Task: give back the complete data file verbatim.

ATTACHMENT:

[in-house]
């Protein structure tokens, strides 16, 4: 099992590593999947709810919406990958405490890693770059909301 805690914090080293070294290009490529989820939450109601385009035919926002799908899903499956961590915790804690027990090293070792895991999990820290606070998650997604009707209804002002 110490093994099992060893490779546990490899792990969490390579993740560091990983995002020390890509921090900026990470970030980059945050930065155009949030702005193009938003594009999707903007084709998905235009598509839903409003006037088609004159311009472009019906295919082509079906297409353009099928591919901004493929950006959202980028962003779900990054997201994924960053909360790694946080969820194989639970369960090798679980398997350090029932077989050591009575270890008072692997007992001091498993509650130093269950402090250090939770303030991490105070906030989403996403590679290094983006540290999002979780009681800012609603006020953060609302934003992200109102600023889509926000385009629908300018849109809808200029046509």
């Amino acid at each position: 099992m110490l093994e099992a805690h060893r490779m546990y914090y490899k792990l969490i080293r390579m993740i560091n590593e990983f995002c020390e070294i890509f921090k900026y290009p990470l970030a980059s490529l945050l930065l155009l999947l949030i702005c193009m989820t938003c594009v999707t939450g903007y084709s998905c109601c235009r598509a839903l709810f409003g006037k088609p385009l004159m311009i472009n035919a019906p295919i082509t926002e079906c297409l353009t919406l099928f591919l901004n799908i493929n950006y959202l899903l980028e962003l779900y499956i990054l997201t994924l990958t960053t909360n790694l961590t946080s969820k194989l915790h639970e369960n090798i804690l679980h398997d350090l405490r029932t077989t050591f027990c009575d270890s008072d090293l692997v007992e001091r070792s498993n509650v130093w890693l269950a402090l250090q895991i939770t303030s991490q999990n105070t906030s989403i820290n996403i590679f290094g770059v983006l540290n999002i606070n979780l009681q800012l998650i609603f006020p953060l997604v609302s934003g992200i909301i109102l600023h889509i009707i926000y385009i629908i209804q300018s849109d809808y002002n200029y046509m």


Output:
[in-house]
């Protein structure tokens, strides 16, 4: 099992590593999947709810919406990958405490890693770059909301 805690914090080293070294290009490529989820939450109601385009035919926002799908899903499956961590915790804690027990090293070792895991999990820290606070998650997604009707209804002002 110490093994099992060893490779546990490899792990969490390579993740560091990983995002020390890509921090900026990470970030980059945050930065155009949030702005193009938003594009999707903007084709998905235009598509839903409003006037088609004159311009472009019906295919082509079906297409353009099928591919901004493929950006959202980028962003779900990054997201994924960053909360790694946080969820194989639970369960090798679980398997350090029932077989050591009575270890008072692997007992001091498993509650130093269950402090250090939770303030991490105070906030989403996403590679290094983006540290999002979780009681800012609603006020953060609302934003992200109102600023889509926000385009629908300018849109809808200029046509």
């Amino acid at each position: 099992m110490l093994e099992a805690h060893r490779m546990y914090y490899k792990l969490i080293r390579m993740i560091n590593e990983f995002c020390e070294i890509f921090k900026y290009p990470l970030a980059s490529l945050l930065l155009l999947l949030i702005c193009m989820t938003c594009v999707t939450g903007y084709s998905c109601c235009r598509a839903l709810f409003g006037k088609p385009l004159m311009i472009n035919a019906p295919i082509t926002e079906c297409l353009t919406l099928f591919l901004n799908i493929n950006y959202l899903l980028e962003l779900y499956i990054l997201t994924l990958t960053t909360n790694l961590t946080s969820k194989l915790h639970e369960n090798i804690l679980h398997d350090l405490r029932t077989t050591f027990c009575d270890s008072d090293l692997v007992e001091r070792s498993n509650v130093w890693l269950a402090l250090q895991i939770t303030s991490q999990n105070t906030s989403i820290n996403i590679f290094g770059v983006l540290n999002i606070n979780l009681q800012l998650i609603f006020p953060l997604v609302s934003g992200i909301i109102l600023h889509i009707i926000y385009i629908i209804q300018s849109d809808y002002n200029y046509m």